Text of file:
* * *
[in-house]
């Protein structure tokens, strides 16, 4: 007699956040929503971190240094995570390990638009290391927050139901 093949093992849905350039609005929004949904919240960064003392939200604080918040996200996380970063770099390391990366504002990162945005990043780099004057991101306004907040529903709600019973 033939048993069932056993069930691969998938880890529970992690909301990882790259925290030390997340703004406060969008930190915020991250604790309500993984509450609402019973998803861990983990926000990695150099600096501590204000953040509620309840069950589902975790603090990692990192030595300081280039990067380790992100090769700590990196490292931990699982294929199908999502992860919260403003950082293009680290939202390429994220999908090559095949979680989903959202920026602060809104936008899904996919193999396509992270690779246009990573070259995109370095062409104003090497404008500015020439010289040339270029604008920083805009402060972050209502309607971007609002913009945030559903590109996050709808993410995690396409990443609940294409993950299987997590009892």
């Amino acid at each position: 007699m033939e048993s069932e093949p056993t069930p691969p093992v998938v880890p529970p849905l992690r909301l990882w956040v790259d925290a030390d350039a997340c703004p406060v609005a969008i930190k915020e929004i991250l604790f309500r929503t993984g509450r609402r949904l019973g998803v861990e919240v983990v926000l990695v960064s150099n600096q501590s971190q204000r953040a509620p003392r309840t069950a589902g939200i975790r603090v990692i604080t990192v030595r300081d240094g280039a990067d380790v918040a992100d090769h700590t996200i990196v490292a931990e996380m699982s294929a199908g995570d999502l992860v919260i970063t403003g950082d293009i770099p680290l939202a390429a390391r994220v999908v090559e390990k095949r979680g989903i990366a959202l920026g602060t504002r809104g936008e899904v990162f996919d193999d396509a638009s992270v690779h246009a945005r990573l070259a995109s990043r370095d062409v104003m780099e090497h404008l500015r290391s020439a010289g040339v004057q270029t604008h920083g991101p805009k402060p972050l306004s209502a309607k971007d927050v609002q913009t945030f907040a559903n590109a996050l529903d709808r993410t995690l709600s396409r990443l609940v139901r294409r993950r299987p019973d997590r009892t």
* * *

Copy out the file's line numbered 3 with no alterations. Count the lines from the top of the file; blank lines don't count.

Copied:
């Amino acid at each position: 007699m033939e048993s069932e093949p056993t069930p691969p093992v998938v880890p529970p849905l992690r909301l990882w956040v790259d925290a030390d350039a997340c703004p406060v609005a969008i930190k915020e929004i991250l604790f309500r929503t993984g509450r609402r949904l019973g998803v861990e919240v983990v926000l990695v960064s150099n600096q501590s971190q204000r953040a509620p003392r309840t069950a589902g939200i975790r603090v990692i604080t990192v030595r300081d240094g280039a990067d380790v918040a992100d090769h700590t996200i990196v490292a931990e996380m699982s294929a199908g995570d999502l992860v919260i970063t403003g950082d293009i770099p680290l939202a390429a390391r994220v999908v090559e390990k095949r979680g989903i990366a959202l920026g602060t504002r809104g936008e899904v990162f996919d193999d396509a638009s992270v690779h246009a945005r990573l070259a995109s990043r370095d062409v104003m780099e090497h404008l500015r290391s020439a010289g040339v004057q270029t604008h920083g991101p805009k402060p972050l306004s209502a309607k971007d927050v609002q913009t945030f907040a559903n590109a996050l529903d709808r993410t995690l709600s396409r990443l609940v139901r294409r993950r299987p019973d997590r009892t």